In the small village of Sindia, 70 km from Dakar, the landscape is dotted with the burrows of rodents. They may not be easy to spot, but even more difficult to see are the swarms of ticks that also make their home there and whose bite poses a serious health threat to the local population.
These ticks can carry Lyme disease, a potentially life-threatening sickness in humans that is becoming more common throughout West Africa.
“Lyme disease is a bacterial sickness,” said George Diatta, a zoologist at the Institute for Research and Development (IRD) in Dakar. “It is transmitted through the bite of Ornithodoros sonrai, a mole tick.”
The tick bite is usually painless, and often goes unnoticed, but its consequences can be devastating. Within seven days of infection, a person can experience a high fever that reoccurs every few weeks over a period of three months. Even more troubling, Lyme disease can trigger encephalitis, an inflammation of the brain that can be fatal.
One of the problems for controlling and treating Lyme disease is that it is difficult to diagnose. Its symptoms resemble those of malaria, and in rural areas, where Lyme disease is more common, resources to perform tests are mostly unavailable. When it remains undetected, symptoms can escalate and lead to death.
“It is difficult to pinpoint Lyme disease,” said Diatta. “A test needs to be done when the patient shows a spike in fever. But the disease being difficult to spot in the blood, you need a very experienced lab technician to detect it.”
From 1990 to 2003, researchers with the IRD studying malaria in the village of Dielmo in the Sine Saloum region of Senegal, took advantage of the resources available to them to also look into the prevalence of Lyme disease.
The results of their 14-year study showed that between 4 and 25 percent of the population presented cases of the tick fever, with an average rate of incidence of 11 percent per year. Other studies conducted in rural parts of Senegal, Mali and Mauritania confirmed these results.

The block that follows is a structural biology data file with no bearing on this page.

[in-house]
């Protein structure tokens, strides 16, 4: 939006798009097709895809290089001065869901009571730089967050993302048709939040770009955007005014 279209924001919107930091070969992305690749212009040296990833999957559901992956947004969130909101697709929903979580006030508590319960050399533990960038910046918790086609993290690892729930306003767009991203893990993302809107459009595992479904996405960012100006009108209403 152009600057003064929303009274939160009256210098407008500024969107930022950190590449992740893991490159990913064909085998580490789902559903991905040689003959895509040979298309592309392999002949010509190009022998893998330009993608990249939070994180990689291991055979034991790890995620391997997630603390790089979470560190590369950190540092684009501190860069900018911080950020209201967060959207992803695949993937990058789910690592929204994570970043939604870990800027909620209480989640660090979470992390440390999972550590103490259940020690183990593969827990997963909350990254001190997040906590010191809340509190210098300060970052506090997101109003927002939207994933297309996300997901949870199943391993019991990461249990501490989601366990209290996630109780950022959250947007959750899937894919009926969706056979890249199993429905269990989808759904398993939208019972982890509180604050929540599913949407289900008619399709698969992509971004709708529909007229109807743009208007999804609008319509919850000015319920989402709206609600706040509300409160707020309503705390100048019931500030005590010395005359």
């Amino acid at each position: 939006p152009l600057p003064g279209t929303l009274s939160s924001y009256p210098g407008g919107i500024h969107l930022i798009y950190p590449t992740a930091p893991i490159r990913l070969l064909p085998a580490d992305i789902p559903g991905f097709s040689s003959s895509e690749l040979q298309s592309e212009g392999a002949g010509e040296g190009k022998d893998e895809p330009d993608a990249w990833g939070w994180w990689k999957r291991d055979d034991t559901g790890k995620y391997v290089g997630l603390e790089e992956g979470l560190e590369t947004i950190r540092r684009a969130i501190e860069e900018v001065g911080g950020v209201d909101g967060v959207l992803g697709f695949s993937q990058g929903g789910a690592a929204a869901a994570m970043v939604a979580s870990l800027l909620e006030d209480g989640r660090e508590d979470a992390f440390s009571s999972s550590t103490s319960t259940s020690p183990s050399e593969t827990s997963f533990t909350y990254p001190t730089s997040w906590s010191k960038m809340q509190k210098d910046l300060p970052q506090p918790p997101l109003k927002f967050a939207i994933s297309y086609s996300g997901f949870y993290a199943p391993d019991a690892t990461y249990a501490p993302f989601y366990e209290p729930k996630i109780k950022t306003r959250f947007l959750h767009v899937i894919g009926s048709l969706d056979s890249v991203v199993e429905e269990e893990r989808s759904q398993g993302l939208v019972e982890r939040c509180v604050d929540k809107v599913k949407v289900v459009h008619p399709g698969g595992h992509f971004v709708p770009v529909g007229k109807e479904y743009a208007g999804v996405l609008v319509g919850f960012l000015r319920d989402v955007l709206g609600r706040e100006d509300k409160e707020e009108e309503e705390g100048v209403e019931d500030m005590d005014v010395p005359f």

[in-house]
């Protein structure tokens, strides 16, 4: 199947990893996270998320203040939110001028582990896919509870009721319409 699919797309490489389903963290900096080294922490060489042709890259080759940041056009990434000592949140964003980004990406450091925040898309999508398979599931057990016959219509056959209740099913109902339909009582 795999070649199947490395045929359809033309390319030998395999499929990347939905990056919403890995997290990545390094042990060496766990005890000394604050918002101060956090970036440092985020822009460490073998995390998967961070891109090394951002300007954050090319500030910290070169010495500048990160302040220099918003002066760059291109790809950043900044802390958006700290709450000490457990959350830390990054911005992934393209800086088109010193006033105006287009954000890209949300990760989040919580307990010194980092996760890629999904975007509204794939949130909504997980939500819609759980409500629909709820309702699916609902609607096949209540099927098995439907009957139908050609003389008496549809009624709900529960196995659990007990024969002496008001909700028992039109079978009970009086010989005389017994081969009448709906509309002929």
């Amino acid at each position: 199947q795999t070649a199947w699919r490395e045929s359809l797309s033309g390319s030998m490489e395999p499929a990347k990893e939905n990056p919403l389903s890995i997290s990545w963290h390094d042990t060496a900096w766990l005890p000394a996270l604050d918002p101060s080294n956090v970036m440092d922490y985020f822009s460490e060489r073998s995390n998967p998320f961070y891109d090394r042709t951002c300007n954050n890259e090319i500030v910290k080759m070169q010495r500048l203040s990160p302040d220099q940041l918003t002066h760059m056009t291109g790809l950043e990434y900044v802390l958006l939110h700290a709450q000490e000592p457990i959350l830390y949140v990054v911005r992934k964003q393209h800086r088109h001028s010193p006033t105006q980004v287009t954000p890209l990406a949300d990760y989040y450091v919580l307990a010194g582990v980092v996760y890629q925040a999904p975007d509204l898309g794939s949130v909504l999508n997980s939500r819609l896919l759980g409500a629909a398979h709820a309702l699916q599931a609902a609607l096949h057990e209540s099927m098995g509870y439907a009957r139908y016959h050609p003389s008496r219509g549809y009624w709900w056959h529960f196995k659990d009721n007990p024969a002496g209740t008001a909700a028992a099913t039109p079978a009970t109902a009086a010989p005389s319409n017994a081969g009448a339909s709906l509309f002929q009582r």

“It’s a significant rate of incidence for a sickness that affects all age groups,” said Diatta. “Only malaria and the flu are as frequent, and we estimate that, like other endemic sicknesses, Lyme disease is a serious public health problem.”
The propagation of this bacterial infection in West Africa is due in large part to increasingly longer periods of drought. This has caused ticks to spread into areas outside of the Sahel region and into rural zones that receive less than 750 mm of rain per year.
In Senegal, ticks are present in two-thirds of the country, reaching as far south as the border with The Gambia.
A forgotten killer
Believing Lyme disease was eradicated in the 1950s, it quickly fell off the radar of health professionals and out of the public consciousness, making it virtually unknown to local populations today, explained Diatta.
The inhabitants of Sindia undoubtedly suffer from this lack of information.
“I’d never heard of this sickness,” said Hassan Ndione, a local villager, who expressed concern when told about Lyme disease. “I have rats and mice in my house, so I would imagine that there are ticks that could be biting us.”
According to Diatta, there is no viable way to eliminate the ticks without also destroying the rodent population, which would create an imbalance in the region’s ecosystem. He feels that the only way to contain the spread of the disease is to inform healthcare workers and the public about its existence and symptoms.
“What is essential is that health officials are vigilant about diagnosis and treatment. And to achieve that, universities and medical schools need to teach students about Lyme disease, to make them understand that when a high fever presents itself for more than three days, it is not malaria, but Lyme disease,” said Diatta.
“Recurrent malarias are often attributed to a resistance to anti-malarial medications, whereas these are cases of Lyme disease that can be easily treated with antibiotics costing no more than 2000 CFA (US $4),” he said.
As for research, he said more needs to be done as Lyme disease in West Africa is fatal and its real incidence remains unknown. Until then, Diatta and his fellow researchers at IRD say they continue their work with the hope that government officials and international organisations will take note and mobilise aid to help deal with this public health problem.
This article was produced by IRIN News while it was part of the United Nations Office for the Coordination of Humanitarian Affairs. Please send queries on copyright or liability to the UN. For more information: https://shop.un.org/rights-permissions
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